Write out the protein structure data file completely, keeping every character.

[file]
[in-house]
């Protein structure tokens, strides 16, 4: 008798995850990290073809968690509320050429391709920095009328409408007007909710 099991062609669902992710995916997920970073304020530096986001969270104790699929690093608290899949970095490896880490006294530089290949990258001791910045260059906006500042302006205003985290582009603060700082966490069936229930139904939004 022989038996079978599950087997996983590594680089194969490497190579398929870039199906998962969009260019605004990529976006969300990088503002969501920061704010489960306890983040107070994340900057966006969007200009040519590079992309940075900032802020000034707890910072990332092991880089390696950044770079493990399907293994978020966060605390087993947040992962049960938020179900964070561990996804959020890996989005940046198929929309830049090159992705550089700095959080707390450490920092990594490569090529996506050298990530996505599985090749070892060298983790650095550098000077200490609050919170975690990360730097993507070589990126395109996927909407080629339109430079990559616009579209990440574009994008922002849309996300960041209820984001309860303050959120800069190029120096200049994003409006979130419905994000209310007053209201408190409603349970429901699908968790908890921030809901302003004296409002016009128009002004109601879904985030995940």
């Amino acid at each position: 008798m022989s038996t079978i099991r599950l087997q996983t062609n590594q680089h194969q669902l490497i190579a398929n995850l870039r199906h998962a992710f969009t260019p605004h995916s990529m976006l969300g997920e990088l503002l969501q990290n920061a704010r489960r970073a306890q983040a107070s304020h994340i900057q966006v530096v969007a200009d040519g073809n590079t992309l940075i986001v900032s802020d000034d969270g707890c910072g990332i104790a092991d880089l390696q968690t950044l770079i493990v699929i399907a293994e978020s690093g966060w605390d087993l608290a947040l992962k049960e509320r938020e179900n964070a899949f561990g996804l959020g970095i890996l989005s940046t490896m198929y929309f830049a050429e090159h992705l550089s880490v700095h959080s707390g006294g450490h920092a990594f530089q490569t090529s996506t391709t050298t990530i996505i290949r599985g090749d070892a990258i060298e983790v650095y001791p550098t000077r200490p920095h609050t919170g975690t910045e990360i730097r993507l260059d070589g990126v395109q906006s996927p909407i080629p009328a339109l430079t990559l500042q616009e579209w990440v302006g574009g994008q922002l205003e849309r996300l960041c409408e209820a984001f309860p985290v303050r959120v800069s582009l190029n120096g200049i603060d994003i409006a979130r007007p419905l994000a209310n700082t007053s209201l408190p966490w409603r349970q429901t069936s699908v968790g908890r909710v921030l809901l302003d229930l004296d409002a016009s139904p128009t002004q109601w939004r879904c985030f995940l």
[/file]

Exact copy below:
[in-house]
């Protein structure tokens, strides 16, 4: 008798995850990290073809968690509320050429391709920095009328409408007007909710 099991062609669902992710995916997920970073304020530096986001969270104790699929690093608290899949970095490896880490006294530089290949990258001791910045260059906006500042302006205003985290582009603060700082966490069936229930139904939004 022989038996079978599950087997996983590594680089194969490497190579398929870039199906998962969009260019605004990529976006969300990088503002969501920061704010489960306890983040107070994340900057966006969007200009040519590079992309940075900032802020000034707890910072990332092991880089390696950044770079493990399907293994978020966060605390087993947040992962049960938020179900964070561990996804959020890996989005940046198929929309830049090159992705550089700095959080707390450490920092990594490569090529996506050298990530996505599985090749070892060298983790650095550098000077200490609050919170975690990360730097993507070589990126395109996927909407080629339109430079990559616009579209990440574009994008922002849309996300960041209820984001309860303050959120800069190029120096200049994003409006979130419905994000209310007053209201408190409603349970429901699908968790908890921030809901302003004296409002016009128009002004109601879904985030995940």
């Amino acid at each position: 008798m022989s038996t079978i099991r599950l087997q996983t062609n590594q680089h194969q669902l490497i190579a398929n995850l870039r199906h998962a992710f969009t260019p605004h995916s990529m976006l969300g997920e990088l503002l969501q990290n920061a704010r489960r970073a306890q983040a107070s304020h994340i900057q966006v530096v969007a200009d040519g073809n590079t992309l940075i986001v900032s802020d000034d969270g707890c910072g990332i104790a092991d880089l390696q968690t950044l770079i493990v699929i399907a293994e978020s690093g966060w605390d087993l608290a947040l992962k049960e509320r938020e179900n964070a899949f561990g996804l959020g970095i890996l989005s940046t490896m198929y929309f830049a050429e090159h992705l550089s880490v700095h959080s707390g006294g450490h920092a990594f530089q490569t090529s996506t391709t050298t990530i996505i290949r599985g090749d070892a990258i060298e983790v650095y001791p550098t000077r200490p920095h609050t919170g975690t910045e990360i730097r993507l260059d070589g990126v395109q906006s996927p909407i080629p009328a339109l430079t990559l500042q616009e579209w990440v302006g574009g994008q922002l205003e849309r996300l960041c409408e209820a984001f309860p985290v303050r959120v800069s582009l190029n120096g200049i603060d994003i409006a979130r007007p419905l994000a209310n700082t007053s209201l408190p966490w409603r349970q429901t069936s699908v968790g908890r909710v921030l809901l302003d229930l004296d409002a016009s139904p128009t002004q109601w939004r879904c985030f995940l």